MN Valley Business • OCTOBER 2020 • 13


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fix a lot of hinges on the screens when they open up. Those little hinges on the bottom break off. Sometimes where you plug the power adapters in laptops breaks, I’ve got to open it up and replace the DC jack where you plug the power adapter into.” With hard drives becoming more affordable in recent years, Baker said they’ve expanded the business from simply doing repairs to selling refurbished computers. It’s an option he prefers over just recycling on old model, which can be just like new with an updated hard drive. Many of those refurbished computers come from a Microsoft reseller, but occasionally customers will want to make a trade with an old computer. “I try to fix them and resell them to people that possibly just can’t afford a brand new one,” Baker said. “Especially if you upgrade the hard drive to these new solid states, that just brings new life into these older machines. They work even better than when they were first purchased.” A shift toward cloud computing in recent years, where data are stored for the internet, has allowed Baker and Satrom to fix potential problems remotely. They attribute their longevity and repeat customers to the fact that the nature of owning a small business with two employees means customers know who is working on their computer, as opposed to a place such as Geek Squad with dozens of employees. That also means a faster turnaround in service and a more direct line of communication. “It’s always been Matt and I, so people know who they’re going to deal with when they come in — they’re going to deal with us,” Satrom said. “We go out of our way to try to keep customers happy, putting ourselves in their shoes.” It’s that reputation for service that Satrom said has led to the best advertising money can’t buy — word of mouth. “You get people to talk about you and that goes a long way because their opinion means a lot to other people,” Satrom said. MV


Did you know? We are here for you during these challenging times. Many of us are feeling a lack of control and unease about the current situation. We value you and what you bring to the community and want to help you in any way we can.

However, there is one thing we can control and that is our loyalty to you. We will get through this together and emerge stronger than ever.

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MN Valley Business • OCTOBER 2020 • 15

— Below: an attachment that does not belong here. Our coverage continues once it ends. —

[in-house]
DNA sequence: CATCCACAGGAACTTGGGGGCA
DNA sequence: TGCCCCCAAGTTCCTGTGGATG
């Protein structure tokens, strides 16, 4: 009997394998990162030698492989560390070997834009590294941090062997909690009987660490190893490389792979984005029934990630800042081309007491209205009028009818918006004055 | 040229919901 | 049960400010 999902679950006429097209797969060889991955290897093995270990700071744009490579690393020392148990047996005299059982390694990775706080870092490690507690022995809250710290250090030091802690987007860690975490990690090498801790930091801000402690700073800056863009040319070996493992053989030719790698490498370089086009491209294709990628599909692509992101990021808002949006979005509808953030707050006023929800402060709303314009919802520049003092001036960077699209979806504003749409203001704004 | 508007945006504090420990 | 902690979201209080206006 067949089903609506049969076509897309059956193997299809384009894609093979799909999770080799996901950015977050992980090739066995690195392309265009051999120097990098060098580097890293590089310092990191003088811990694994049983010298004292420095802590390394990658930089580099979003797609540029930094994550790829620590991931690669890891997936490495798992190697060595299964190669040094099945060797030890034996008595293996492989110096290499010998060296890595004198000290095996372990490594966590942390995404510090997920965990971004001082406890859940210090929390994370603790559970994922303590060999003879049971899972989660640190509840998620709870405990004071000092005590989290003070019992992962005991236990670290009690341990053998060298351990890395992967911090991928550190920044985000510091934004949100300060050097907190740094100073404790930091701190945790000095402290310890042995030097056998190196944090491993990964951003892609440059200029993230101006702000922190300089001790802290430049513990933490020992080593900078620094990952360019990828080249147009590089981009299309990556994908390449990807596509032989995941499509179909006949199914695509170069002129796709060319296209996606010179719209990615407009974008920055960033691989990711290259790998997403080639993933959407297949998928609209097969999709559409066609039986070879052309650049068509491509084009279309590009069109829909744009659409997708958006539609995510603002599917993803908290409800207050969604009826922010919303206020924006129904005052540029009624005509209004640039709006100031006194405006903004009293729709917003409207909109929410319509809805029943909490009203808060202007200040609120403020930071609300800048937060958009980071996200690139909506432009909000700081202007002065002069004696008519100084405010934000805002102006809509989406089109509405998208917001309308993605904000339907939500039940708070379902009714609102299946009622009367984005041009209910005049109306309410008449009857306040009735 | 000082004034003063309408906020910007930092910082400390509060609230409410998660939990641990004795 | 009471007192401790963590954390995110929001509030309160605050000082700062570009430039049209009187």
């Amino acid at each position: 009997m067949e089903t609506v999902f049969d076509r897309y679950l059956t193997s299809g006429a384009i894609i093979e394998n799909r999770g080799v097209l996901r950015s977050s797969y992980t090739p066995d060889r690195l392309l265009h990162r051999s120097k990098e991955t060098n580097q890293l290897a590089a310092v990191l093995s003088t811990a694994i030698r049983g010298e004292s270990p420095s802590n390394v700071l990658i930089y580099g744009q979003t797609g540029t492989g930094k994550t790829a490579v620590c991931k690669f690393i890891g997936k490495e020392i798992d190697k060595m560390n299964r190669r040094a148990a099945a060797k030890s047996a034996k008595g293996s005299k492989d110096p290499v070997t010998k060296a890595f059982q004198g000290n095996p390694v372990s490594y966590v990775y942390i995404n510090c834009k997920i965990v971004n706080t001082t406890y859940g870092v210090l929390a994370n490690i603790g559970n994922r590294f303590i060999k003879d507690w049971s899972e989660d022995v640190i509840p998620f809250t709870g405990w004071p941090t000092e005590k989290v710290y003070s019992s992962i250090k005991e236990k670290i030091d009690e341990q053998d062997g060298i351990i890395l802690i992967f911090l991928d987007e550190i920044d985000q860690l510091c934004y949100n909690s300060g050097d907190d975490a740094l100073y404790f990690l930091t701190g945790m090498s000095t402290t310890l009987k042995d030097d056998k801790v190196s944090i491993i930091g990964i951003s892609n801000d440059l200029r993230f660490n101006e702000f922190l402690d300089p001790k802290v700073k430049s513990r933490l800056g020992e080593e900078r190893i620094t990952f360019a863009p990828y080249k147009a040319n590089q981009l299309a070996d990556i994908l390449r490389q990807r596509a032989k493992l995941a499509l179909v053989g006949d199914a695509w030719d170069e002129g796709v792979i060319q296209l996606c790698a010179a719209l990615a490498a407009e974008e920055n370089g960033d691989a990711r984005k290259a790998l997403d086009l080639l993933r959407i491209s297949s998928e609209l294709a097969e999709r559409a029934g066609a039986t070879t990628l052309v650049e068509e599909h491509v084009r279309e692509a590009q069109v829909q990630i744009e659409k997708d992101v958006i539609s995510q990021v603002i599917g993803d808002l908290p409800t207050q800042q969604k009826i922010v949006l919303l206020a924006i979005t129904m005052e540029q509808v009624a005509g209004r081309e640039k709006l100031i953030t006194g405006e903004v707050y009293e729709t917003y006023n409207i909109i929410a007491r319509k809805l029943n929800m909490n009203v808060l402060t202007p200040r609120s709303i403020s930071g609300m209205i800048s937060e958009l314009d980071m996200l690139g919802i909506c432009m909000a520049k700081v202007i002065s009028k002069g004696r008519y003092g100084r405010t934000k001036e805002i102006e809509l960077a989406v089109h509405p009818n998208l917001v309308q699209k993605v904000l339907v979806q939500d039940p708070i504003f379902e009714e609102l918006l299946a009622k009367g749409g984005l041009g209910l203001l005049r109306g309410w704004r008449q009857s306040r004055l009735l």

Kati Mulvihill, left, and Amy Stearns opened their own shop in Nicollet in 2017.

Cheap Chics Designs Affordable style in Nicollet By Grace Brandt | Photos by Pat Christman

W

Besides scouring consignment store clothing hen Amy Stearns and Kati Mulvihill met racks, the women also enjoyed looking for furniture while both working as graphic designers that they could take home and “upcycle,” for Taylor Corp., they quickly discovered transforming it with a fresh that they shared a love for coat of paint or some other thrifting. The women would creative twist. They looked at it spend their lunch breaks as another way to be both visiting second-hand stores and frugal and imaginative. trying to find the best deals out CHEAP CHICS DESIGNS From this shared love of there. 704 3rd Street in Nicollet thrifting and upcycling, an idea “We liked hunting for those Email: slowly started to grow in the things and trying to find good www.cheapchicsdesigns@gmail.com two friends’ minds: What if they deals,” Mulvihill said. “That was Website: www.cheapchicsdesigns.com opened their own boutique, our main goal—to always try to find a good deal and keep things one that could be both trendy really affordable and cheap for ourselves.” and affordable? Soon, Cheap Chics Designs was “We’d have a little celebration when we found born. something cheap and cool,” Stearns added. “Our main goal in why we came together, and why

Profile

16 • OCTOBER 2020 • MN Valley Business


Cheap Chics Designs has been in Nicollet since 2017. we continue, is to offer affordable pieces that are still trendy and stylish and appealing,” Stearns said. “The ‘cheap’ part of our name is No.1 our most important goal and why we do what we do.”

Original designs

Mulvihill and Stearns officially began Cheap Chics Designs in 2015, continuing with the theme of vintage clothing that they found at consignment stores, along with upcycled furniture. But as time went on, they decided to get even more creative and put their graphic design skills to use. “That’s one of the pieces that we added throughout this journey,” Mulvihill said. “When we started, we were just doing strictly vintage pieces, like found items. And now we’re doing a lot of apparel that we are designing.” “Since we were designers, we were always thinking about, ‘How can we expand from our vintage finds?’” Stearns added. “So that’s when we started using our skills as graphic designers to create the apparel and found that it was well received. And we just kept going with it.” The women describe their style as a little sassy and very real life (or “what you can’t find at Target,” as Stearns puts it).